One of the most common critiques of the fashion world is that it’s not the most animal-friendly of industries, and (additionally) that the fast fashion trend wreaks havoc on the environment. We’ve all seen the campaigns from the People for the Ethical Treatment of Animals (PETA)—like the naked women who showed up in coffins protesting leather at Toronto Fashion Week. And just recently, PETA’s revelatory campaign about the harming of rabbits for angora sweaters was so convincing that H&M has started letting shoppers return their sweaters containing angora for a full refund.
In light of the bad rap the fashion industry gets as it pertains to certain materials, we called up an expert from PETA—Katie Arth, a Los Angeles-based manager of campaigns for the animal rights organization—and got her to dish 5 tips for shopping vegan goods if you’re totally new to the game.
“People are going vegan every day. It’s not just what you eat, it’s also what you wear and where you shop—we’re trying to help people find cute, trendy clothing items that don’t support cruelty to animals,” Arth tells StyleCaster. “We want to make it really easy for them. Nobody wants to support cruelty to animals when they buy shoes, but if you buy and wear the leather shoes, you are.”
Read on for her tips!
1. Read labels thoroughly.
“Check to make sure labels that all the materials are man-made,” Arth says. “Some of the common things aren’t necessarily items that you don’t know come from animals—things that you don’t know hurt animals.”
A product like a shoe might look like it’s not made of a leather or any other animal by-product, but it might contain secret animal-born ingredients in the upper or lower segments. The label should be free of products like leather and suede, and obviously anything that directly references animals, like snakeskin or croc.
2. Do a price-check.
It should come as no surprise that, typically, vegan products are a lot cheaper than real animal by-products. Arth recommends that, if you can’t confirm the materials on the label, just do a price check. In other words, if it’s a fur jacket for $50, there’s no way it’s real.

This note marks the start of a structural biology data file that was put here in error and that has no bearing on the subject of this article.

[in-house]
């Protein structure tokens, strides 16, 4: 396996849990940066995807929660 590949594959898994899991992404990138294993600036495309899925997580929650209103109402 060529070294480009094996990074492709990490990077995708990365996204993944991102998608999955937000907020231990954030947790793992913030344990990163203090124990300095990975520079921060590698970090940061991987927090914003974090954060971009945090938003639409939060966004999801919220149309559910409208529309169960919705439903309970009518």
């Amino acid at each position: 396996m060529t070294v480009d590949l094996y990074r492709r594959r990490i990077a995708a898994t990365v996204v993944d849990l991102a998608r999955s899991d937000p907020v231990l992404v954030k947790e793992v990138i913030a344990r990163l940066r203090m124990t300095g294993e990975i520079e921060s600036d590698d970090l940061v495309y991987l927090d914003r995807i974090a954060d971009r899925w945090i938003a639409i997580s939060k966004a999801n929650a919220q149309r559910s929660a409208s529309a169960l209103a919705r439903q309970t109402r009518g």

3. Avoid materials that are made from more unknown animal products, like suede, leather, and even wool and silk.
“People commonly would never wear fur, but people don’t know about the other industries that are just as cruel—like the wool industry,” Arth says. “Every time we see that animals are being used for clothing, it’s cruel. The down industry, coats, comforters, they’re not thinking about the fact that geese are often live-plucked to fill comforters and coats.” In other words, everyone knows fur is anti-animal, but so are a number of other materials. Here’s PETA’s full list of animal-unfriendly materials.
4. Know some well-regarded vegan brands to shop.
Half the battle is just knowing exactly where to shop. “You can find cruelty-free items on both ends of the spectrum, from places like Target to high-end designers like Stella McCartney,” Arth says. “You can pretty much walk into any store in the mall [and find vegan items], it’s just up to you to look at the labels, and choose to buy this sweater that has 5% angora, or this other sweater that doesn’t. There still aren’t very many completely vegan retailers, but most places have so many options now, and it’s just a question of asking or reading labels.”
Here’s a starter list of great brands that offer vegan options:
5. Do your research.
If all else fails, Arth urges, just whip out your smartphone and start googling. PETA just set up a convenient, all-in-one landing page with more tips and educational tools for how to shop vegan. Check it out at How to Wear Vegan.